Saturday, October 29, 2011

The Truth About Halloween


Despite my article a few years ago clarifying the true origins of Halloween and a proper Orthodox attitude towards it ("Orthodoxy and Halloween: Separating Fact From Fiction", see also my Halloween Resource Page), many Orthodox Christian clergy and faithful still embrace and promote a false version promoted by fundamentalists of recent times to senselessly scare people away from ANY participation in the holiday. The only thing we should fear in this instance, however, is falsehood and bearing false witness when presented with the truth. Below is a more balanced version concerning the truth about Halloween, whether one likes the truth or not.

By Catherine Beyer

What is Halloween?

Halloween is a secular holiday combining vestiges of traditional harvest festival celebrations with customs more specific to the occasion such as costume wearing, trick-or-treating, pranksterism, and decorations based on imagery of death and the supernatural. The observance takes place on October 31.

Though it was regarded up until the last few decades of the 20th century as primarily a children's holiday, in more recent years common Halloween activities such as mask wearing, costume parties, themed decorations, and even trick-or-treating have grown quite popular with adults as well, making Halloween an all-ages celebration.

What does the name 'Halloween' mean?

The name Halloween (originally spelled Hallowe'en) is a contraction of All Hallows Even, meaning the day before All Hallows Day (better known as All Saints Day), a Catholic holiday commemorating Christian saints and martyrs observed since the early Middle Ages on November 1.

How and when did Halloween originate?

The best available evidence indicates that Halloween originated in the early Middle Ages as a Catholic vigil observed on the eve of All Saints Day, November 1.

It has become commonplace to trace its roots even further back in time to a pagan festival of ancient Ireland known as Samhain (pronounced sow'-en or sow'-een), about which little is actually known. The prehistoric observance marked the end of summer and the onset of winter, and is said to have been celebrated with feasting, bonfires, sacrificial offerings, and paying homage to the dead.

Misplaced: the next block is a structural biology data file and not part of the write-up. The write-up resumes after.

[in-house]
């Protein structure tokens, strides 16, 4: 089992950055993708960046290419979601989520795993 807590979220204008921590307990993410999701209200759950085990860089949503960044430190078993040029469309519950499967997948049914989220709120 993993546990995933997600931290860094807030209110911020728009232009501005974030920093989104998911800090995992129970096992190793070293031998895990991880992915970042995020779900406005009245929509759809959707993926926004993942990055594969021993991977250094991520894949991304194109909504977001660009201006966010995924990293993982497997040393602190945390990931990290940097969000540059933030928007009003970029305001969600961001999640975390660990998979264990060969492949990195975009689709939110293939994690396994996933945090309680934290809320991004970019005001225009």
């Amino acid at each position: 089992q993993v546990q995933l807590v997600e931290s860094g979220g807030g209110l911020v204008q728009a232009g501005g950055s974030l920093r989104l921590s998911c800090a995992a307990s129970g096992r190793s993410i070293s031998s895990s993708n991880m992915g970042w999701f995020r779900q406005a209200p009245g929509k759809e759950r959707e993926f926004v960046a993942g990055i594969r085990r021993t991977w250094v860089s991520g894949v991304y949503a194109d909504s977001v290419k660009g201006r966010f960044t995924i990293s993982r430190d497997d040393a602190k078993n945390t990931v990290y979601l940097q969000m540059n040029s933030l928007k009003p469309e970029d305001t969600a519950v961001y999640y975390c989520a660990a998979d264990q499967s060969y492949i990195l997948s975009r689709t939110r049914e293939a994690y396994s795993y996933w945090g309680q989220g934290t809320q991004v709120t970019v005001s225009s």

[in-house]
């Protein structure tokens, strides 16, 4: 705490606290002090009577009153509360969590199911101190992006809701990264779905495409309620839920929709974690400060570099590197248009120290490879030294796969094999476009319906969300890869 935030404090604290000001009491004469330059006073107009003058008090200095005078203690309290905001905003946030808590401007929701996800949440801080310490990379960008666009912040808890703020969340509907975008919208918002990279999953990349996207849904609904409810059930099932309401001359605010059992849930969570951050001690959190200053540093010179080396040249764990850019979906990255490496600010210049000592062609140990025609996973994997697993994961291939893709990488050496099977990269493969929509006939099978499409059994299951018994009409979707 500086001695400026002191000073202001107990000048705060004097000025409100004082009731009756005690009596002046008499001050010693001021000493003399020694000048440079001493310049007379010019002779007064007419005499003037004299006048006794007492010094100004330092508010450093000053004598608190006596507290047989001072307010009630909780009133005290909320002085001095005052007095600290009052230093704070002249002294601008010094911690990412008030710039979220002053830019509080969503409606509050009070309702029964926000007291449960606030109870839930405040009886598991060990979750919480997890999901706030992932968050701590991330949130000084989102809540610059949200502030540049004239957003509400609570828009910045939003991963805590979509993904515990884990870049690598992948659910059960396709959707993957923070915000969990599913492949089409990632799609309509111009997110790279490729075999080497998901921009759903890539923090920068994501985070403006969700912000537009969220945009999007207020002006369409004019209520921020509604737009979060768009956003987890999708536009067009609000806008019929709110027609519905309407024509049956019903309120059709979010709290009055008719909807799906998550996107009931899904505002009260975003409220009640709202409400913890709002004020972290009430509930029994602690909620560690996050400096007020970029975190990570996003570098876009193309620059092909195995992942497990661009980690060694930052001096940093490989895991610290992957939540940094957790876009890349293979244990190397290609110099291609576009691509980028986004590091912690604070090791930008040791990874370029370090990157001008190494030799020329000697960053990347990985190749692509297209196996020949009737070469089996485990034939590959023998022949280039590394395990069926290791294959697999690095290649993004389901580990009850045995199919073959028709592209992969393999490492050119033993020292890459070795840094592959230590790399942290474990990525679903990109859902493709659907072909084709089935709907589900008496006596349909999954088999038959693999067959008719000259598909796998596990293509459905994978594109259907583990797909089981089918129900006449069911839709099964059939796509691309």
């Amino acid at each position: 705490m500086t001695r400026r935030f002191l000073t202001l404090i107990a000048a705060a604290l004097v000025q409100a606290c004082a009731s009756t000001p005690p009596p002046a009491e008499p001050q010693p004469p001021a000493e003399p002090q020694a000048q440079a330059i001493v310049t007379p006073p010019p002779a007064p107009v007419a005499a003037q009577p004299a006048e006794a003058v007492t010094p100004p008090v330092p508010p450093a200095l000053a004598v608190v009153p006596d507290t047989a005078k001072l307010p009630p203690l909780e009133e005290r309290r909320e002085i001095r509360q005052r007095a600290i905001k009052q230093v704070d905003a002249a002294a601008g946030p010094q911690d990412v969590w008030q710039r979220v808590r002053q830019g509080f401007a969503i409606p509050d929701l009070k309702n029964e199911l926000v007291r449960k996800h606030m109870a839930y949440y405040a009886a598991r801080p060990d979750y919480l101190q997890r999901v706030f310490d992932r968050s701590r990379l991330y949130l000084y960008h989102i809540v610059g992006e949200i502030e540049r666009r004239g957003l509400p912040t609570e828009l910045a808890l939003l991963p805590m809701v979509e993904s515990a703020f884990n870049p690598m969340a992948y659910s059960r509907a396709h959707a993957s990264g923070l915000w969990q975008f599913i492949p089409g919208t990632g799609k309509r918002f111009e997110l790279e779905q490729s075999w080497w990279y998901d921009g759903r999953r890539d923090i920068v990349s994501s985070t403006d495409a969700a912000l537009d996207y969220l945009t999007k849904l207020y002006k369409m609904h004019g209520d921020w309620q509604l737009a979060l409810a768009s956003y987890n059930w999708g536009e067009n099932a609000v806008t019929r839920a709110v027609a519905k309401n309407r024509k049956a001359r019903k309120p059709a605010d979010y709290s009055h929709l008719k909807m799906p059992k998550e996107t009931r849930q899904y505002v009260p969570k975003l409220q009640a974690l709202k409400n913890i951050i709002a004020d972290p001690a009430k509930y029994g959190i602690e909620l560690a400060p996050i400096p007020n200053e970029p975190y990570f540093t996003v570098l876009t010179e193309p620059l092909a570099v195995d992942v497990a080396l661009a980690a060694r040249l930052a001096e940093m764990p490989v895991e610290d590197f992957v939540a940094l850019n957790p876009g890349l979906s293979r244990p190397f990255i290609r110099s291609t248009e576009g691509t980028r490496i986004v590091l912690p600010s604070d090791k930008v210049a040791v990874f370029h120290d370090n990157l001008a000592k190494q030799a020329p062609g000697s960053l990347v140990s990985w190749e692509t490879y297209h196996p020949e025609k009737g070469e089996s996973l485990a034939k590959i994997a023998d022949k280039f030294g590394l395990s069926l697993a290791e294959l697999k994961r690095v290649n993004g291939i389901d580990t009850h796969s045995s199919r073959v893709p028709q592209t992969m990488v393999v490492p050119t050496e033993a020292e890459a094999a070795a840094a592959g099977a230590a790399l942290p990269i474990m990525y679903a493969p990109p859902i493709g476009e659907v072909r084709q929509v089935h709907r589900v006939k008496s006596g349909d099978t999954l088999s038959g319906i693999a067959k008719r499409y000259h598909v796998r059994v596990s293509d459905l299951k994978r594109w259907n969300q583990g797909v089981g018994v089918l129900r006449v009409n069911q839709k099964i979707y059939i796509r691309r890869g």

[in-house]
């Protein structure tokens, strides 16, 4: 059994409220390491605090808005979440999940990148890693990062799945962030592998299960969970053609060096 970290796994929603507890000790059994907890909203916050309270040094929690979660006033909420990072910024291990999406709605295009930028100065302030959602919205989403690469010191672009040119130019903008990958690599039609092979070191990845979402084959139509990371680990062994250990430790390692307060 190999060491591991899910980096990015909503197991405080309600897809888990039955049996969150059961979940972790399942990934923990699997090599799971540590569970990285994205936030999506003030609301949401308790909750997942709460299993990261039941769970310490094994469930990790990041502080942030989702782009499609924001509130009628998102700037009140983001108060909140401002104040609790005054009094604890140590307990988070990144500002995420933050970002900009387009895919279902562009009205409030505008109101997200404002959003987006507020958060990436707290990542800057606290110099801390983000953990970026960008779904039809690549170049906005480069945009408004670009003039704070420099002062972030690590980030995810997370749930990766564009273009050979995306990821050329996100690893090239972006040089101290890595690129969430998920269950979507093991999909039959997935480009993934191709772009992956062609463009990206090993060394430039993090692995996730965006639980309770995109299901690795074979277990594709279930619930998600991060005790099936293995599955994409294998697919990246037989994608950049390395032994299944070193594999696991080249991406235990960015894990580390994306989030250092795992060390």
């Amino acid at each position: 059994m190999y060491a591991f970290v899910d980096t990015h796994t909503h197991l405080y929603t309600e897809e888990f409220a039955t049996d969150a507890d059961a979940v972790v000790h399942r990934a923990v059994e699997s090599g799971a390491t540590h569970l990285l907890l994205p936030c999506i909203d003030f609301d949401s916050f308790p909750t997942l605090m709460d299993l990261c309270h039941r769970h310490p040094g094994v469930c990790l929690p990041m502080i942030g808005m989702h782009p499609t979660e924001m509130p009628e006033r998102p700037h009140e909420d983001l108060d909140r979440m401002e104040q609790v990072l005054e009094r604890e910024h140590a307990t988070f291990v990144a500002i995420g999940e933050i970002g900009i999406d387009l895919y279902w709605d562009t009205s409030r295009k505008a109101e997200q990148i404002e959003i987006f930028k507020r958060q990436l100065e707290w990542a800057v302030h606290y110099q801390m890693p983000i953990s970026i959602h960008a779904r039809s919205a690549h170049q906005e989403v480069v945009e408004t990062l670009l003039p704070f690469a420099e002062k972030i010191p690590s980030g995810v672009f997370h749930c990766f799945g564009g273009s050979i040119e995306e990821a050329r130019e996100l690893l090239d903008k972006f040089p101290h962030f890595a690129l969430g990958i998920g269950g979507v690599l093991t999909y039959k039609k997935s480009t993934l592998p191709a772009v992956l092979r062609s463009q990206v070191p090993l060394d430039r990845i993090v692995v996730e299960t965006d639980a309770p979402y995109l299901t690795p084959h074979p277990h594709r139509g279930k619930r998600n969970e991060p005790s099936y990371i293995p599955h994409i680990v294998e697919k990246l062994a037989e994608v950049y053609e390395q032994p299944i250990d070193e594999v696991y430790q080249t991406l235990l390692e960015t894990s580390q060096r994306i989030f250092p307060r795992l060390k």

Despite some thematic similarities, there's scant evidence of any real continuity of tradition linking the Medieval observance of Halloween to Samhain, however. Some modern historians, notably Ronald Hutton (The Stations of the Sun: A History of the Ritual Year in Britain, 1996) and Steve Roud (The English Year, 2008, and A Dictionary of English Folklore, 2005), flatly reject the commonly held notion that November 1 was designated All Saints Day by the Church to "Christianize" the pagan festival. Citing a lack of historical evidence, Steve Roud dismisses the Samhain theory of origin altogether.

"Certainly the festival of Samhain, meaning Summer's End, was by far the most important of the four quarter days in the medieval Irish calendar, and there was a sense that this was the time of year when the physical and supernatural worlds were closest and magical things could happen," Roud notes, "but however strong the evidence in Ireland, in Wales it was May 1 and New Year which took precedence, in Scotland there is hardly any mention of it until much later, and in Anglo-Saxon England even less."

Earliest Halloween customs

The earliest documented customs attributable to Halloween proper grew out of the tandem observances of All Saints Day (November 1), a day of prayer for saints and martyrs of the Church, and All Souls Day (November 2), a day of prayer for the souls of all the dead. Among the practices associated with Halloween during the Medieval period were the lighting of bonfires, evidently to symbolize the plight of souls lost in purgatory, and souling, which consisted of going door-to-door offering prayers for the dead in exchange for "soul cakes" and other treats. Mumming (or "guising"), a custom originally associated with Christmas consisting of parading in costume, chanting rhymes, and play-acting, was a somewhat later addition to Halloween.